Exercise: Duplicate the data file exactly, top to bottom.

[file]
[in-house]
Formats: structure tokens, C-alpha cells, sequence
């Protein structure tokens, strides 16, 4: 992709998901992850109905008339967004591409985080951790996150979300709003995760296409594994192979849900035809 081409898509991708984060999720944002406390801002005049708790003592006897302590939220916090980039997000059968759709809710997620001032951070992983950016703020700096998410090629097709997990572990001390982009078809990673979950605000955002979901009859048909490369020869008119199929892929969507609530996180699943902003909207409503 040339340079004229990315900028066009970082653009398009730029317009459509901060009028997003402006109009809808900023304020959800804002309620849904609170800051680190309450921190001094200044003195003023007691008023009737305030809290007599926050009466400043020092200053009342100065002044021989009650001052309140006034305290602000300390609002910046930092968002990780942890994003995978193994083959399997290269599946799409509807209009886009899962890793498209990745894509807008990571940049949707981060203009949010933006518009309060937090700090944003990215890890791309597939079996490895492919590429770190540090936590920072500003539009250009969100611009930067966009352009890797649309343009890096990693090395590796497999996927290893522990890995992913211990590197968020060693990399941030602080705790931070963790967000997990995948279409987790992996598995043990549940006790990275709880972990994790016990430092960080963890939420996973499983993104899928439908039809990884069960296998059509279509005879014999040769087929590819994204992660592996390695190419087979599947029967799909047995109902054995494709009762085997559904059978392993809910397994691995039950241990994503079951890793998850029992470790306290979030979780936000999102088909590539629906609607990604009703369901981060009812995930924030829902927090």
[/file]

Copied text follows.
[in-house]
Formats: structure tokens, C-alpha cells, sequence
């Protein structure tokens, strides 16, 4: 992709998901992850109905008339967004591409985080951790996150979300709003995760296409594994192979849900035809 081409898509991708984060999720944002406390801002005049708790003592006897302590939220916090980039997000059968759709809710997620001032951070992983950016703020700096998410090629097709997990572990001390982009078809990673979950605000955002979901009859048909490369020869008119199929892929969507609530996180699943902003909207409503 040339340079004229990315900028066009970082653009398009730029317009459509901060009028997003402006109009809808900023304020959800804002309620849904609170800051680190309450921190001094200044003195003023007691008023009737305030809290007599926050009466400043020092200053009342100065002044021989009650001052309140006034305290602000300390609002910046930092968002990780942890994003995978193994083959399997290269599946799409509807209009886009899962890793498209990745894509807008990571940049949707981060203009949010933006518009309060937090700090944003990215890890791309597939079996490895492919590429770190540090936590920072500003539009250009969100611009930067966009352009890797649309343009890096990693090395590796497999996927290893522990890995992913211990590197968020060693990399941030602080705790931070963790967000997990995948279409987790992996598995043990549940006790990275709880972990994790016990430092960080963890939420996973499983993104899928439908039809990884069960296998059509279509005879014999040769087929590819994204992660592996390695190419087979599947029967799909047995109902054995494709009762085997559904059978392993809910397994691995039950241990994503079951890793998850029992470790306290979030979780936000999102088909590539629906609607990604009703369901981060009812995930924030829902927090």